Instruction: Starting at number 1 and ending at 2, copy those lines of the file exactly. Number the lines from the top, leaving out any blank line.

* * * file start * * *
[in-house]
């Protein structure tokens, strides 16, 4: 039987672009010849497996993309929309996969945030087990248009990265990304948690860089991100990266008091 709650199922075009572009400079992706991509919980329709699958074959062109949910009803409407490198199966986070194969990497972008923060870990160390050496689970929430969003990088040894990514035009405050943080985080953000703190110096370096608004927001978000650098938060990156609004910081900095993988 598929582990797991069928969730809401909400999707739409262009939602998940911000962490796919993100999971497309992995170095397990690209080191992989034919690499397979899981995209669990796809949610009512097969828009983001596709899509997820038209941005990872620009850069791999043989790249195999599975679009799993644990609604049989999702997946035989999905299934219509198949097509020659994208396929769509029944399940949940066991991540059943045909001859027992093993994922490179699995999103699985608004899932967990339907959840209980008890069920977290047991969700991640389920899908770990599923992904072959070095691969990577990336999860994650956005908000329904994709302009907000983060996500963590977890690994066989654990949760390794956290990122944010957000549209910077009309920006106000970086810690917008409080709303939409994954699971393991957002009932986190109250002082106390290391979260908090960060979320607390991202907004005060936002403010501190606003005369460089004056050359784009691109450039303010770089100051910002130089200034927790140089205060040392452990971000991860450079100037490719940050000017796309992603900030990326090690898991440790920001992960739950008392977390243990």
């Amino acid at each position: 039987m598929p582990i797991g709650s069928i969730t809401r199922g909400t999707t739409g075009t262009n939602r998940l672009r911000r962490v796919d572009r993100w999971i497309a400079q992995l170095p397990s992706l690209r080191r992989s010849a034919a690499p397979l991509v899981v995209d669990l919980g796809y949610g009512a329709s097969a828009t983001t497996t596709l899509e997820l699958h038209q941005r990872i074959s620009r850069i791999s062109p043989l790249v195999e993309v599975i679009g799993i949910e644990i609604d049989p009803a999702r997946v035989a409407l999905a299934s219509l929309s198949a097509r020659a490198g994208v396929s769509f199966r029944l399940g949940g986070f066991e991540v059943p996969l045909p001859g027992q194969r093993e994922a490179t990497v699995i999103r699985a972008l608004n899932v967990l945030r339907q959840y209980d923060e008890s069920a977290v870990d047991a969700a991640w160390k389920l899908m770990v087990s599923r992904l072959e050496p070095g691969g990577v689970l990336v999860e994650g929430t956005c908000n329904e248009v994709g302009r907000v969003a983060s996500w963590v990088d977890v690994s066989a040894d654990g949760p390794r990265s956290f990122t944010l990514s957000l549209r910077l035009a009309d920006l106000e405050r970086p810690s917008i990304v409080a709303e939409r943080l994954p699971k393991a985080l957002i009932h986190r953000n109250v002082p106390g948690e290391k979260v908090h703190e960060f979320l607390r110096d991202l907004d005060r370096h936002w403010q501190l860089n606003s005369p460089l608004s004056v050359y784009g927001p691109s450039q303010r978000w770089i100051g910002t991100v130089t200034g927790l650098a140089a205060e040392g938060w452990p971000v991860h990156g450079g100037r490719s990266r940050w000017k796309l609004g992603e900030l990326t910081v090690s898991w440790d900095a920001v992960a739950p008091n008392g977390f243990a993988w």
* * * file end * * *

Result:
[in-house]
């Protein structure tokens, strides 16, 4: 039987672009010849497996993309929309996969945030087990248009990265990304948690860089991100990266008091 709650199922075009572009400079992706991509919980329709699958074959062109949910009803409407490198199966986070194969990497972008923060870990160390050496689970929430969003990088040894990514035009405050943080985080953000703190110096370096608004927001978000650098938060990156609004910081900095993988 598929582990797991069928969730809401909400999707739409262009939602998940911000962490796919993100999971497309992995170095397990690209080191992989034919690499397979899981995209669990796809949610009512097969828009983001596709899509997820038209941005990872620009850069791999043989790249195999599975679009799993644990609604049989999702997946035989999905299934219509198949097509020659994208396929769509029944399940949940066991991540059943045909001859027992093993994922490179699995999103699985608004899932967990339907959840209980008890069920977290047991969700991640389920899908770990599923992904072959070095691969990577990336999860994650956005908000329904994709302009907000983060996500963590977890690994066989654990949760390794956290990122944010957000549209910077009309920006106000970086810690917008409080709303939409994954699971393991957002009932986190109250002082106390290391979260908090960060979320607390991202907004005060936002403010501190606003005369460089004056050359784009691109450039303010770089100051910002130089200034927790140089205060040392452990971000991860450079100037490719940050000017796309992603900030990326090690898991440790920001992960739950008392977390243990």